The U.S. Environmental Protection Agency (EPA) today withdrew its approval of the import and sale of 200,000 gas-powered off-road motorcycles and all-terrain vehicles from China.
The agency alleges that tailpipe emissions information was either incomplete or falsified entirely. It is just the latest action that casts doubt on the quality or safety of Chinese products or the integrity of the firms that produce them.
This is the first time EPA has voided certificates of conformity for off-road or all-terrain vehicles. Moreover, it is only the second time the agency has done so for any type of vehicle.
EPA says it is considering an enforcement action under the Clean Air Act, which could lead to “significant financial penalties” against the businesses that manufactured or imported these types of recreational vehicles. The amount is still under consideration, an EPA official told me.
The revocation comes as the Obama Administration is desperately trying to prevent the U.S. Congress from introducing bills on reforming the Chinese Yuan or Renminbi (RMB), long an undervalued currency, which allows cheep Chinese goods to displace U.S. made ones. In an election year, and given the ongoing Great Recession, such bills – if introduced – will find widespread non-partisan support, and complicate the U.S.’s relationship with China, which holds large amounts of U.S. Treasury debt.
Back in May, EPA fined Pep Boys $5 million for importing non-compliant motorcycles, recreational vehicles and generators manufactured in China. (See Pep Boys Fined $5 Million for Clean Air Violations) More than 35 different Chinese manufacturers were building illegal vehicles and engines in that case.
In the latest case of the Chinese flouting U.S. law, EPA issued certificates in 2006 and 2007 to the U.S. counterparts of four of China’s largest manufacturers including Hensim USA (City of Industry, Calif.), Loncin USA (Hayward, Calif.), Peace Industry Group (Norcross, Ga.), and Seaseng (Pomona, Calif.).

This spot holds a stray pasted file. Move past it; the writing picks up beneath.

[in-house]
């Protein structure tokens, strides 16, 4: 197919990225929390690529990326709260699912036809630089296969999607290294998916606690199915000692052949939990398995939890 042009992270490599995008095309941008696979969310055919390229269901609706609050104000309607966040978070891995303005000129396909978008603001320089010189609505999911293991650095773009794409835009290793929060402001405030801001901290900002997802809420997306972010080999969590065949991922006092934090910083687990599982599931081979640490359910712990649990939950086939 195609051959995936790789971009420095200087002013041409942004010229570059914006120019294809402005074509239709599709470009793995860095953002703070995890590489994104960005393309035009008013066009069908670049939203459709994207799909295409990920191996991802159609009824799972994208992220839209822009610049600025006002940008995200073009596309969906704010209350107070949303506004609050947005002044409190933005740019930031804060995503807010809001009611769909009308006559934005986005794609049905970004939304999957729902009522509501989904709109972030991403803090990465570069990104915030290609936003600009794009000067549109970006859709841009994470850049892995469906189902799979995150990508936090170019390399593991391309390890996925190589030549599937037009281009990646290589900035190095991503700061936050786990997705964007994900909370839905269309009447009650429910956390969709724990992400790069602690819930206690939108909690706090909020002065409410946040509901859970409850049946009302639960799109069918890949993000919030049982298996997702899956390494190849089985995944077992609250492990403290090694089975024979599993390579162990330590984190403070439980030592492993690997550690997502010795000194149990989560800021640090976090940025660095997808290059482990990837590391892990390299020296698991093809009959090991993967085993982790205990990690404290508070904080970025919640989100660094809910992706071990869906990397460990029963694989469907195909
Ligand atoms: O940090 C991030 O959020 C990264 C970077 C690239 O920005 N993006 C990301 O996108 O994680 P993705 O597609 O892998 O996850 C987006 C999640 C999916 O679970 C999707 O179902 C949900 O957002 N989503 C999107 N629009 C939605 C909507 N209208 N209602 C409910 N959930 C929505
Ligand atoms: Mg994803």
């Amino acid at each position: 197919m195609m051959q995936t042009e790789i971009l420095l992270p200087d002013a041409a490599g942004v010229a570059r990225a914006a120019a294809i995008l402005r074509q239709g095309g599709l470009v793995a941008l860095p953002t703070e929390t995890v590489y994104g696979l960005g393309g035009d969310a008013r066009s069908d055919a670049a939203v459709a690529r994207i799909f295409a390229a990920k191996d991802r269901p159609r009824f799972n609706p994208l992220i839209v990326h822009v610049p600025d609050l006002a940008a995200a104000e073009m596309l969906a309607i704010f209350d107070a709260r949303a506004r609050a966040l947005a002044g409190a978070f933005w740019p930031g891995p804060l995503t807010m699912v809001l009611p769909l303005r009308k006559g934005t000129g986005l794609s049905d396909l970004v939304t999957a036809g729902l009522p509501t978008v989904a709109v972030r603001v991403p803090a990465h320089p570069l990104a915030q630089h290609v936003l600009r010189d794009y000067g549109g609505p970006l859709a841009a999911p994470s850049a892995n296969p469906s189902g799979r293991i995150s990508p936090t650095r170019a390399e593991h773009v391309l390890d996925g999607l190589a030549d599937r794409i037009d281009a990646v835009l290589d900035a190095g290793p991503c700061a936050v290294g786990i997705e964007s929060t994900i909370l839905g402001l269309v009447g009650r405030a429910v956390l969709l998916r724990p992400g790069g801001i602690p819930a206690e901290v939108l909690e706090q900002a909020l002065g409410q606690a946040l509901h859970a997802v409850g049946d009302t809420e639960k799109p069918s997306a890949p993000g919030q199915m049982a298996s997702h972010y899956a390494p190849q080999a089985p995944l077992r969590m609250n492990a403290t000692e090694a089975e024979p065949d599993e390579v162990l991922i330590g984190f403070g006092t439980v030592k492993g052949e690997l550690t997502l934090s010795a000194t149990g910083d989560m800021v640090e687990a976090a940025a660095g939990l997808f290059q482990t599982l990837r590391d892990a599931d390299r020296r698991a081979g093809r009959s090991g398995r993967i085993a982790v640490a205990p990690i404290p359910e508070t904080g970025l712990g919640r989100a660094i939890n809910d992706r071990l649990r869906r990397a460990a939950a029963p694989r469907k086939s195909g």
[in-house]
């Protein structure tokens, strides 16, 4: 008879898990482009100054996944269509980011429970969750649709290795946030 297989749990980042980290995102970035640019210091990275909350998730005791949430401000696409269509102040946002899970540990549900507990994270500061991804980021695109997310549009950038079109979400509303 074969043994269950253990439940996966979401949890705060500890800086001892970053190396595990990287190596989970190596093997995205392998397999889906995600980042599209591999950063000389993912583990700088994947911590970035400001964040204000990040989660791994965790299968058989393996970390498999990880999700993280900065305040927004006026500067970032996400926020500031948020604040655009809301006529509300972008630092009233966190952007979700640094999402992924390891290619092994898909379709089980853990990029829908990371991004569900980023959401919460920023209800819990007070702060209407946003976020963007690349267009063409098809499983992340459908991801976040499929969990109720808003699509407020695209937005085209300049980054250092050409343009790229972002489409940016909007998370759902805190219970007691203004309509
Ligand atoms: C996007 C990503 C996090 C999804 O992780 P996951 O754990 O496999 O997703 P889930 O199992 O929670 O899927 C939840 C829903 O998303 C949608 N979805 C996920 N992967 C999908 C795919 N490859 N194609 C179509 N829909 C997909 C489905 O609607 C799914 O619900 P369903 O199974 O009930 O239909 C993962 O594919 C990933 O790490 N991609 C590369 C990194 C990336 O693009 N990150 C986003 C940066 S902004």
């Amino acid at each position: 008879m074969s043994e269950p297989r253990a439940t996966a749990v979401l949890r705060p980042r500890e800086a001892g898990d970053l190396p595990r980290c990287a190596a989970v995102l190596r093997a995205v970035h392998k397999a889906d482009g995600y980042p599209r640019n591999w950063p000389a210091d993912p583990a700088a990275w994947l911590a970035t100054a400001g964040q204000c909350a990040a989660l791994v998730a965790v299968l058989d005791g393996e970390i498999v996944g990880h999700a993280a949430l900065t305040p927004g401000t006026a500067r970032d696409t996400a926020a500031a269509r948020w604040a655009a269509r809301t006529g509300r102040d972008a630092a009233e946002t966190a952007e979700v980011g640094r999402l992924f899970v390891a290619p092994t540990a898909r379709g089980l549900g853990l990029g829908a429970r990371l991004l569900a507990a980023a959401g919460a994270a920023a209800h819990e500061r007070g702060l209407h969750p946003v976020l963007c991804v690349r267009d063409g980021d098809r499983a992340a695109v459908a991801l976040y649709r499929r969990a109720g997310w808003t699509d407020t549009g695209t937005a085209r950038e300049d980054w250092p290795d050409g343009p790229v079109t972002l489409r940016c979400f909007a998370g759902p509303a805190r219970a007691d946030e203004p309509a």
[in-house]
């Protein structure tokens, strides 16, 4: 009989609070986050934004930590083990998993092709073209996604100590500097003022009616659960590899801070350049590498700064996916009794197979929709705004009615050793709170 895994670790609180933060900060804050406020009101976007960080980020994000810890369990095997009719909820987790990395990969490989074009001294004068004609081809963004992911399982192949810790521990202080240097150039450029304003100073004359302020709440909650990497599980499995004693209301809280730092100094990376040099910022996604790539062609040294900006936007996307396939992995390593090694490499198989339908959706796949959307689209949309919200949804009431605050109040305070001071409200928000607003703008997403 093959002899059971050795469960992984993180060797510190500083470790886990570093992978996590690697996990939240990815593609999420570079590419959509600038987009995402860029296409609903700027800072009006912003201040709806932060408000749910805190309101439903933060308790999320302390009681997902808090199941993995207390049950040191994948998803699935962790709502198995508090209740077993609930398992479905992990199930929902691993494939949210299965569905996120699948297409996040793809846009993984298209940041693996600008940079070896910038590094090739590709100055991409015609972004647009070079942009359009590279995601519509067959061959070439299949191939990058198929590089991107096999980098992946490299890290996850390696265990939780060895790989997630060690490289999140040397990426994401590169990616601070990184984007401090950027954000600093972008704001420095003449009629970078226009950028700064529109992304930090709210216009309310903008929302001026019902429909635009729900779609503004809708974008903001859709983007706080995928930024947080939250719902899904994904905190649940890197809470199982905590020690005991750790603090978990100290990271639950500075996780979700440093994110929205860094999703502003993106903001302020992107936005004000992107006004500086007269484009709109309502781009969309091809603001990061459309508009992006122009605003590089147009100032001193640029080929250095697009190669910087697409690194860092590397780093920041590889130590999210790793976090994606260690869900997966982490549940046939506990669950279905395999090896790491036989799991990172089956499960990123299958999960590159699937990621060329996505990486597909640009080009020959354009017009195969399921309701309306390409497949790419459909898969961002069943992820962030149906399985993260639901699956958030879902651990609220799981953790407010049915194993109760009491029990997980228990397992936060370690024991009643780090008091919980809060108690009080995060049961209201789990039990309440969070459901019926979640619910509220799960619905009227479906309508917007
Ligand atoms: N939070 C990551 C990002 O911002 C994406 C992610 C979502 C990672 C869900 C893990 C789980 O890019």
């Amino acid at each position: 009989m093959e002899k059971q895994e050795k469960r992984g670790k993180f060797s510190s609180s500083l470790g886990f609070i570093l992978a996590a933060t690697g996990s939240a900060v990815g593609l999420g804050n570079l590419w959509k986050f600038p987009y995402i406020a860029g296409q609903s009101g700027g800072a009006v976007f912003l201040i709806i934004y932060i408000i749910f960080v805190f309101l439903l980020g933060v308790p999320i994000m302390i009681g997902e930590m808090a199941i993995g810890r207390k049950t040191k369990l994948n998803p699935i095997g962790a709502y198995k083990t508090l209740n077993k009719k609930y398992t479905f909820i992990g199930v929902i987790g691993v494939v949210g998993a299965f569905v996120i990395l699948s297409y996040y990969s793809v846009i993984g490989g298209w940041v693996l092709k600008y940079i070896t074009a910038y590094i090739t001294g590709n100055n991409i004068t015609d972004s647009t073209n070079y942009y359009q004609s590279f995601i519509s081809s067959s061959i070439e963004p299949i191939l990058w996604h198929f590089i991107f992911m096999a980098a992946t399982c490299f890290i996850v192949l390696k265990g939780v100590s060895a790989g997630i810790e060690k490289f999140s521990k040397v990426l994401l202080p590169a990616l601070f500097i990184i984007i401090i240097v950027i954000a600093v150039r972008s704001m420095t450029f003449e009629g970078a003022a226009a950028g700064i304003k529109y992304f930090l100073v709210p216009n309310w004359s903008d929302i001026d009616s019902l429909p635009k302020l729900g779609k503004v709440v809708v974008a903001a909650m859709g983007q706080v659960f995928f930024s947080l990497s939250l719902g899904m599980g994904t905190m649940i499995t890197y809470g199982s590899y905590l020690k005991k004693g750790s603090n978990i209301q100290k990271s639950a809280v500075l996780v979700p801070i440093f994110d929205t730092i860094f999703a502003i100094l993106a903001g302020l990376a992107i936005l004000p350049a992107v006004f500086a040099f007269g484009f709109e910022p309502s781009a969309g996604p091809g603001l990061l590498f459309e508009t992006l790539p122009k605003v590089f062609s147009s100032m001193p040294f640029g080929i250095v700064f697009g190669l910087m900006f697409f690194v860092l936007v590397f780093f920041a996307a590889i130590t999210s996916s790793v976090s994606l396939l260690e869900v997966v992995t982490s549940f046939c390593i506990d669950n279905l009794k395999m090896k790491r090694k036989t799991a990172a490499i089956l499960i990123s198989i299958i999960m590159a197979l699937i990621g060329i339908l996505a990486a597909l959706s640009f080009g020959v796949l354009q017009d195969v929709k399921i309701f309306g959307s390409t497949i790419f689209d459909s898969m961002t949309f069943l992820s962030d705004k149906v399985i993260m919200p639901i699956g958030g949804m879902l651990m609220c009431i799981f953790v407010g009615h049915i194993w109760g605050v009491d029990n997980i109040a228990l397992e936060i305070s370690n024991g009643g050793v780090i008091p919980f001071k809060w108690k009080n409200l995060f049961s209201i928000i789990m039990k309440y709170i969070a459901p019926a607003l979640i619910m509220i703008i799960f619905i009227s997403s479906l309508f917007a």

The certificates were issued based on applications compiled by their consultant, MotorScience Enterprise. EPA believes MotorScience Enterprise intentionally submitted false or incomplete emissions information.
The Chinese manufacturers are Chongqing Hensim Group Co., Chongqing Longting Power Equipment Co., Zhejiang Peace Industry and Trade Co., and Zhejiang Chisheng Industry and Trading Co.
All vehicles imported or manufactured in the United States are required to have certificates of conformity, which are issued by EPA. To obtain a certificate, a manufacturer or importer must submit an application that describes the vehicle and its emission control system, and provide emissions data that demonstrates that the vehicle will meet federal emission standards for certain pollutants, including nitrogen oxides (NOx) and total hydrocarbons. EPA alleges that this information was falsified.
Why it took the agency so long to investigate is unknown.
“Because the manufacturers failed to properly test the emissions from their own products, EPA cannot determine whether the vehicles meet EPA emission standards. Without proper emission controls, recreational vehicles can emit substantially more pollution than allowable under EPA standards,” EPA said in a statement.
Volatile organic compounds and NOx emissions contribute to the formation of ground-level ozone, or smog. In addition, exposure to even low levels of ozone can cause respiratory problems, and repeated exposure can aggravate pre-existing respiratory diseases.
The California Air Resources Board, which issued executive orders similar to EPA’s certificates of conformity, has also voided its executive orders covering the same vehicles that were sold in California.
Today’s action affects the companies that manufactured and imported the vehicles. A consumer who owns a model that was covered by these voided certificates is not responsible for these companies’ wrongdoing and can continue to use the vehicle.
Tags: all-terrain vehicles, auto aftermarket, auto emissions, auto exhaust emissions, chinese all-terrain vehicles, chinese off-road motorcycles, chinese violation us law, clean air act violations, epa enforcement, illegal Chinese goods, ken zino, off-road motorcycles